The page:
WORLD GASPS AT LITTLE MIRACLE
The world’s smallest baby ever to survive was born weighing a mere 245g – the same as a large apple
A California hospital has disclosed the birth of the world’s smallest baby ever to survive, weighing a mere 245g – the same as a large apple – when she was born.
The girl, nicknamed Saybie by hospital staff, was born 23 weeks and three days into her mother’s pregnancy at Sharp Mary Birch Hospital for Women and Newborns in San Diego.
The father was told by doctors that he would have about an hour with his daughter before she passed away.
“But that hour turned into two hours which turned into a day, which turned into a week,” the mother said in a video released by the hospital.
Doctors said Saybie was delivered via emergency caesarean section in December at 23 weeks and three days gestation in the womb after severe pregnancy complications that put her mother’s life at risk. A typical pregnancy lasts 40 weeks.
After nearly five months at the hospital’s neonatal intensive care unit, Saybie was discharged home earlier this month weighing a healthy 2.2 kilograms and sporting a graduation cap.
Emma Wiest, a nurse featured in the video, said Saybie was so small at birth that “you could barely see her on the bed”. At birth, she weighed as much as a child’s juice box or two sticks of butter and could fit in the palm of the hands of her caretakers.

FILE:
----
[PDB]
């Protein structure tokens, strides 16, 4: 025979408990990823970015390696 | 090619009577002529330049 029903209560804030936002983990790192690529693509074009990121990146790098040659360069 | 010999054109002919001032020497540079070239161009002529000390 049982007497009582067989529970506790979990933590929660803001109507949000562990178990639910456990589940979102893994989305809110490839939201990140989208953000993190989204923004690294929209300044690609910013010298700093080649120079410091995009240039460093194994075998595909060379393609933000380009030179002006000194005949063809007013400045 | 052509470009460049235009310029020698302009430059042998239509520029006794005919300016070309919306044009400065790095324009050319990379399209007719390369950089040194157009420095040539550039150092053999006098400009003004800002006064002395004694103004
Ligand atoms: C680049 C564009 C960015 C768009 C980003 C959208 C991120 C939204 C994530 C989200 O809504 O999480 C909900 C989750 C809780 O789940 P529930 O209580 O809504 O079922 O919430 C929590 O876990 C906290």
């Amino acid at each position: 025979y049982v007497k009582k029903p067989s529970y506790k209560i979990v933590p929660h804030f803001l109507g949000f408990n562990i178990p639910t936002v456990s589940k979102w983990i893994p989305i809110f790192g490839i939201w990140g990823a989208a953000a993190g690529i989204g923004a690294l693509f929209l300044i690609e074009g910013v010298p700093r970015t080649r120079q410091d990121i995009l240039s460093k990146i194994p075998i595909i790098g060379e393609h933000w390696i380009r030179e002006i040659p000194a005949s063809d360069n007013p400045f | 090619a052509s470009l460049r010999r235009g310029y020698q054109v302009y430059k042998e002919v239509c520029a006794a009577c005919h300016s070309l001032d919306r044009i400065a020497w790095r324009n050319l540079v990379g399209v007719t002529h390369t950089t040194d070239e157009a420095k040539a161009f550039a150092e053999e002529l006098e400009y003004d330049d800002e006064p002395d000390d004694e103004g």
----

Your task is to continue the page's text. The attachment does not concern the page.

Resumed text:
Doctors said that apart from Saybie’s fighting spirit, her survival as a micro preemie – a baby born before 28 weeks’ gestation – could be attributed to the fact that she suffered no serious complications after birth.
“Saybie experienced virtually none of the medical challenges typically associated with micro preemies, which can include brain bleeds, and lung and heart issues,” the hospital said.
Saybie’s ranking as the world’s tiniest baby ever to survive is according to the Tiniest Babies Registry, maintained by the University of Iowa.
The previous record was held by a baby born in Germany in 2015, who weighed seven grams more than Saybie.
In the video released by the hospital, Saybie’s mother said the birth was the scariest day of her life.
She said she was rushed to hospital after feeling ill and was told she had preeclampsia – a condition marked by very high blood pressure that puts both the mother and baby’s lives at risk.
“They had to deliver her really quickly and I kept telling them that she’s not going to survive,” said the mother.
But against all odds, Saybie did survive.
She nonetheless will still face enormous challenges as a micro-preemie, including possible respiratory, hearing and vision problems.